RAGs to Research: Exploring Applications for Maizey in Undergraduate Research

Joey is an intern with ITS Marketing and Communications. One of his projects this summer is to develop and test a unique Maizey. Joey chose to bridge the gap between seasoned researchers and overwhelmed college students by creating a research assistant chat bot.

A mind-numbing pain that I share with many other students is one that, satirically, our University takes immense pride in. We are a top-ranked research school that funnels $1.86 billion annually into research. The Undergraduate Research Opportunity Program (UROP) is seen as a must-have for resumes, but so many of us are just tossed into a lab and expected to know how to research. Professors lighten the load for us by having us start with lighter tasks like literature search, but what happens when reading research papers is that you “read but forgot to understand.” Having the opportunity to create my own Maizey project — a straightforward process that any student can do in minutes — I decided to create something that would help bridge the gap between seasoned researchers and overwhelmed college students. A chatbot for researchers.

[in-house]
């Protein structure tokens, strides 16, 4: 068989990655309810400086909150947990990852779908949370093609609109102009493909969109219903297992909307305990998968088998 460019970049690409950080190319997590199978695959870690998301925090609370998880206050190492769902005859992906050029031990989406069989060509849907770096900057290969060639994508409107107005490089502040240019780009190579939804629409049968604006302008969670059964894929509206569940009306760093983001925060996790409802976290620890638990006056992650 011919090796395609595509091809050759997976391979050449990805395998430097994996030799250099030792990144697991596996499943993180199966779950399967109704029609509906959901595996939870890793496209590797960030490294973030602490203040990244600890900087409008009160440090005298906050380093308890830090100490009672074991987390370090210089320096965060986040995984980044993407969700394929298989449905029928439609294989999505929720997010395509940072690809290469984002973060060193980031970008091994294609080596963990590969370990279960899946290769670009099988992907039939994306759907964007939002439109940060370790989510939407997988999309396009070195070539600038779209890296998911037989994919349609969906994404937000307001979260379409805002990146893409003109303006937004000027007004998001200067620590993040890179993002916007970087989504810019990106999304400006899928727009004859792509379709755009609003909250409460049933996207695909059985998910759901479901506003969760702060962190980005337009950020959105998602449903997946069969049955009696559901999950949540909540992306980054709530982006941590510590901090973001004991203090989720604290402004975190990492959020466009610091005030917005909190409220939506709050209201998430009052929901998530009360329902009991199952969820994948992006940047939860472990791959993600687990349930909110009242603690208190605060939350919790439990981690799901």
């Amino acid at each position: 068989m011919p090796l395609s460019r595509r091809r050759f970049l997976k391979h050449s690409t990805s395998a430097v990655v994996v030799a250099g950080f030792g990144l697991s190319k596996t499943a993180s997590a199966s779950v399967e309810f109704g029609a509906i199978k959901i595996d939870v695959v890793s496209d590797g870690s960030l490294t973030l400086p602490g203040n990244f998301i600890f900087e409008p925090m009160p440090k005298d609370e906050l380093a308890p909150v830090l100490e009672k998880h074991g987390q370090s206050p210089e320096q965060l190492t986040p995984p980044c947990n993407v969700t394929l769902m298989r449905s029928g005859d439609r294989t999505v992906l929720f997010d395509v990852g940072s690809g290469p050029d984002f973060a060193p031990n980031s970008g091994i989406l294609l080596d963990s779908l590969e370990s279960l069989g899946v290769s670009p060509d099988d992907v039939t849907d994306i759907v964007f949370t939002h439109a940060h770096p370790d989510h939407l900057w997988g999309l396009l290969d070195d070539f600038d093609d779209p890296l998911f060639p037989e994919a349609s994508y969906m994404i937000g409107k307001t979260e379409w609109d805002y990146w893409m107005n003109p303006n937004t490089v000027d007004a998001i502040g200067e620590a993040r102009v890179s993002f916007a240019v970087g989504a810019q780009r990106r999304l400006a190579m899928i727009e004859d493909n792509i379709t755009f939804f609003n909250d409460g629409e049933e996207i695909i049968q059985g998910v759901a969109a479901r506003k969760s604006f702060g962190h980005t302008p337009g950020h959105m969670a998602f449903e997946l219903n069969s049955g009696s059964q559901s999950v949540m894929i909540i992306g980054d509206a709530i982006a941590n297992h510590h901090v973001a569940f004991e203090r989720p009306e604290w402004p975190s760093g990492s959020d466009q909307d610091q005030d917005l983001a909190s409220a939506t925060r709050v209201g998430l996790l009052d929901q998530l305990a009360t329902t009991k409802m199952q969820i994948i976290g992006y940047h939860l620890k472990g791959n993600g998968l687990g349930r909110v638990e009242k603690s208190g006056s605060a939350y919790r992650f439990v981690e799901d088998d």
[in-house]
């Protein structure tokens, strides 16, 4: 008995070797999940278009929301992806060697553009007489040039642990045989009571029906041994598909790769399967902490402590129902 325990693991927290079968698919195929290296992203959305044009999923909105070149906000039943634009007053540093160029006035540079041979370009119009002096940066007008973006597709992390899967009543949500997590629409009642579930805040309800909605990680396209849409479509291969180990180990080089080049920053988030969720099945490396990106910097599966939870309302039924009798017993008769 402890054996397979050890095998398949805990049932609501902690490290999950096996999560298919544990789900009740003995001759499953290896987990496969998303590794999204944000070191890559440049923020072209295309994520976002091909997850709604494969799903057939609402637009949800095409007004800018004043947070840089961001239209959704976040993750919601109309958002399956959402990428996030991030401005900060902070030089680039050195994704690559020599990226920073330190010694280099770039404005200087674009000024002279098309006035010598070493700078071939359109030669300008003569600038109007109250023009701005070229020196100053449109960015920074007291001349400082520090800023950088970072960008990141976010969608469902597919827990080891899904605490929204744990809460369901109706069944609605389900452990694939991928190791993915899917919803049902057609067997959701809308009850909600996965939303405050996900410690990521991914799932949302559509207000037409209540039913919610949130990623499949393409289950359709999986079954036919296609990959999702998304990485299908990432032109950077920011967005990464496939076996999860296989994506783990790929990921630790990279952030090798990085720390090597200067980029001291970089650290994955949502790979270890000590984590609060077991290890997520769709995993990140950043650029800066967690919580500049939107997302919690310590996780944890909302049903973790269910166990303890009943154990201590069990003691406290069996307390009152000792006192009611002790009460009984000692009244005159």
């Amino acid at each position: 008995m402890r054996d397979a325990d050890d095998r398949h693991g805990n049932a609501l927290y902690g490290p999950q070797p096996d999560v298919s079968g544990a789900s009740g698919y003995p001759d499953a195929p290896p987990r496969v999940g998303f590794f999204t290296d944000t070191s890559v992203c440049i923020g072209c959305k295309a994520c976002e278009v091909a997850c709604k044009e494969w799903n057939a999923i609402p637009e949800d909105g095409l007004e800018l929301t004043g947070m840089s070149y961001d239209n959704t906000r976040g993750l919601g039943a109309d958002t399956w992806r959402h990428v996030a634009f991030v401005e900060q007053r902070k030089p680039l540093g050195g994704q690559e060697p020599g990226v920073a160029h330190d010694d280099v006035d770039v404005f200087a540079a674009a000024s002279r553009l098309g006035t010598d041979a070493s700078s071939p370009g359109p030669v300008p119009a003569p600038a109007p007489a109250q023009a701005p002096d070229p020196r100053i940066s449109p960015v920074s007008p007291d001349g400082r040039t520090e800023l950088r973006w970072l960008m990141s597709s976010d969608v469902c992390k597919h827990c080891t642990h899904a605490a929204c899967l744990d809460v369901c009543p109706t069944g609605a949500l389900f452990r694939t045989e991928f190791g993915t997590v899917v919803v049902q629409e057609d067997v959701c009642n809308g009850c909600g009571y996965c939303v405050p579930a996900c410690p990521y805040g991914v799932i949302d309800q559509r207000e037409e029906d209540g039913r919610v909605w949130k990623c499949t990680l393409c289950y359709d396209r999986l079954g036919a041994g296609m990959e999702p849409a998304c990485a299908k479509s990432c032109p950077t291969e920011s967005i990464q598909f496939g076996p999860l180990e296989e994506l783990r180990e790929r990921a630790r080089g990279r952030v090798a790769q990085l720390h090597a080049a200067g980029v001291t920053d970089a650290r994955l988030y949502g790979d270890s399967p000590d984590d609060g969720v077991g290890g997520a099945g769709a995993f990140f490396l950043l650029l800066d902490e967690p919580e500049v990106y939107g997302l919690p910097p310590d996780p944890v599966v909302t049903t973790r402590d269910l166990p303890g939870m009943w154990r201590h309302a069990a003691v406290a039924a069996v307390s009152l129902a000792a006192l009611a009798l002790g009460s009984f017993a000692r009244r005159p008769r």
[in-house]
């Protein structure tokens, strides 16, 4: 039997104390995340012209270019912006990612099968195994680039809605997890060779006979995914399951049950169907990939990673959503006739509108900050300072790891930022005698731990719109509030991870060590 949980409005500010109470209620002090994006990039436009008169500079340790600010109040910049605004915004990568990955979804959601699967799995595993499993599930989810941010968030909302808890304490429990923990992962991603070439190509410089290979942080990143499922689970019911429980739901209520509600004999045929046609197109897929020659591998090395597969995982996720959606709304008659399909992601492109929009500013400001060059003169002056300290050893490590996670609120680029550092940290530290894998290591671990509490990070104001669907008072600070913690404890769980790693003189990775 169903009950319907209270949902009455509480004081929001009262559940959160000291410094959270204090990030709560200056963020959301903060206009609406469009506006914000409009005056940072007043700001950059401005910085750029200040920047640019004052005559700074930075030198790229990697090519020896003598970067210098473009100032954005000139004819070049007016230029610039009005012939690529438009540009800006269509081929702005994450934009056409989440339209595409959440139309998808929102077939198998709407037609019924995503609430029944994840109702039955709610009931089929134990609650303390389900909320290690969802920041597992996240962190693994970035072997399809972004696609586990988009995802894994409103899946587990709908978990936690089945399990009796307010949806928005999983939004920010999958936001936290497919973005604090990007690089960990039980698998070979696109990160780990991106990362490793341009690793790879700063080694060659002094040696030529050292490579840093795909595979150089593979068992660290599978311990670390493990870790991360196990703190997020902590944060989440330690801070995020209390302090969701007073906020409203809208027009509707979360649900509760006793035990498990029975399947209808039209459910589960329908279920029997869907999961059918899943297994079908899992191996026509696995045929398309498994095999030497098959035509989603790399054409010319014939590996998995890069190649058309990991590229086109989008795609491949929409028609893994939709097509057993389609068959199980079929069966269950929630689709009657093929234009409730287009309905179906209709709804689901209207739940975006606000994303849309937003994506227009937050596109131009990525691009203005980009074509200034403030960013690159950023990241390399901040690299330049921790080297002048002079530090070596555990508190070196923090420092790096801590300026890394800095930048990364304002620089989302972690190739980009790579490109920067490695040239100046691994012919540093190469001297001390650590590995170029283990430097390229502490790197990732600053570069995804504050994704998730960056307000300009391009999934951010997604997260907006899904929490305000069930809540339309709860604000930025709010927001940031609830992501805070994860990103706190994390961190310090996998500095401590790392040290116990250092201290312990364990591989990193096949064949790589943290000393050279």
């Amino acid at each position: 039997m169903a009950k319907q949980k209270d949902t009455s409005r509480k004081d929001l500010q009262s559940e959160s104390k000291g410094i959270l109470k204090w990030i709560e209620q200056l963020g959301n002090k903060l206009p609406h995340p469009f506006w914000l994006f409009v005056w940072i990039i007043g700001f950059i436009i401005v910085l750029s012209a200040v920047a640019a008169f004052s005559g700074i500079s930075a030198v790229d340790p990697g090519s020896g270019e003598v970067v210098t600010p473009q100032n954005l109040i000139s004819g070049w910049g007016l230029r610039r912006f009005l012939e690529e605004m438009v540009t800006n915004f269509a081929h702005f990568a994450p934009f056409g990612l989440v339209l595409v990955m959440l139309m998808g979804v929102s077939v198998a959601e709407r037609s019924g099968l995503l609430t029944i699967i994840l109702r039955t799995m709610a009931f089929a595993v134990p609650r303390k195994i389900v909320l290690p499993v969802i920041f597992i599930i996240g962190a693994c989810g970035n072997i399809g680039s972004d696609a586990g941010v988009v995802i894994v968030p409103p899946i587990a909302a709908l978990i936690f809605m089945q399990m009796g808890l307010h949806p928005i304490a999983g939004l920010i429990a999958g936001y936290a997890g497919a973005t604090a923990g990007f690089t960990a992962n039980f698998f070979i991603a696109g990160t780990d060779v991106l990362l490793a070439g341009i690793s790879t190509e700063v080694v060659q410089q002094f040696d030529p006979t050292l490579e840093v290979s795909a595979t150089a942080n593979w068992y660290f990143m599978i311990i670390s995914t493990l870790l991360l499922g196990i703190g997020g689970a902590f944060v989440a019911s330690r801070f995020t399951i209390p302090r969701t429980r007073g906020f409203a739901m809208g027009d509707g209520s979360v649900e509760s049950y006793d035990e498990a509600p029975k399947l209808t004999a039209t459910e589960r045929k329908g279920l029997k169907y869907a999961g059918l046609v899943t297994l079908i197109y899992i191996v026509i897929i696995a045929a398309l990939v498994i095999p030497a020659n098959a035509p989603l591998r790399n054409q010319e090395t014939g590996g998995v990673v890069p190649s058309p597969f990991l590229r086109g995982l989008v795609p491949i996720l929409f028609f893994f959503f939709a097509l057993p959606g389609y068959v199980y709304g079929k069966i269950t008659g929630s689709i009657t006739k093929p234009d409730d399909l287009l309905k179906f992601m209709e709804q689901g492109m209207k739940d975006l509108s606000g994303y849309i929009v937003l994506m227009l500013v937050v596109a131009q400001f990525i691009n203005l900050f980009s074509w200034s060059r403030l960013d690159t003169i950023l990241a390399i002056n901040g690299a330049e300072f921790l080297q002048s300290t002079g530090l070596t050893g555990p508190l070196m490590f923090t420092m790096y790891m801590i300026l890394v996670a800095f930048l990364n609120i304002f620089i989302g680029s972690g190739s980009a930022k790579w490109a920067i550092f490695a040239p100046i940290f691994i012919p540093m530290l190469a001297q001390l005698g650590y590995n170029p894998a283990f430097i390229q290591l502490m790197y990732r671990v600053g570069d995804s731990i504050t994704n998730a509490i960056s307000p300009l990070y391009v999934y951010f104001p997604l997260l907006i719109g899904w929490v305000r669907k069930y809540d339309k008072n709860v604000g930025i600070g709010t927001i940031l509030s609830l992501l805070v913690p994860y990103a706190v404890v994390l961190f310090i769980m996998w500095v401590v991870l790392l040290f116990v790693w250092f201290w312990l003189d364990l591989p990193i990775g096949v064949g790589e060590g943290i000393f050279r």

An elderly anime man buckled into a car seat looking shocked. Text reads: When you read a whole page and then realize you forgot to understand.
Meme created by Joey Lin on imgflip.com
on a beige background, hand extending from top right of the frame pinching a white dangling terry cloth
Adobe Firefly generated image

Maizey is a RAG. Not that we wipe tables with, RAG stands for Retrieval-Augmented Generation, and is a distinct type of generative AI model. Maizey takes input from a Google Drive folder or Canvas course, and can read most text-based file types like .pdf or .docx. So when you ask it a question, Maizey will go to the input source and look for relevant information to append to the query. It then runs that augmented query through a large language model like GPT 4 Turbo, and returns the response to you. This makes Maizey capable of some pretty terrific things, as it really is what you make of it.

In my attempt to replicate greatness, I fed my Maizey the papers we read for a lab I was a part of and started asking it questions that our lab manager often asked of us. I was elated that it was responding until I asked U-M GPT the same questions. It gave the same, if not a better, answer, meaning that my Maizey did not learn anything from the papers I fed it, which is understandable. I do that, too.

A side-by-side of Maizey's response and U-M GPT's response to Joey's question about cultural tightness. The responses are nearly identical despite Maizey having direct access to the papers from Joey's lab.
Maizey (left) and U-M GPT in a battle of wits.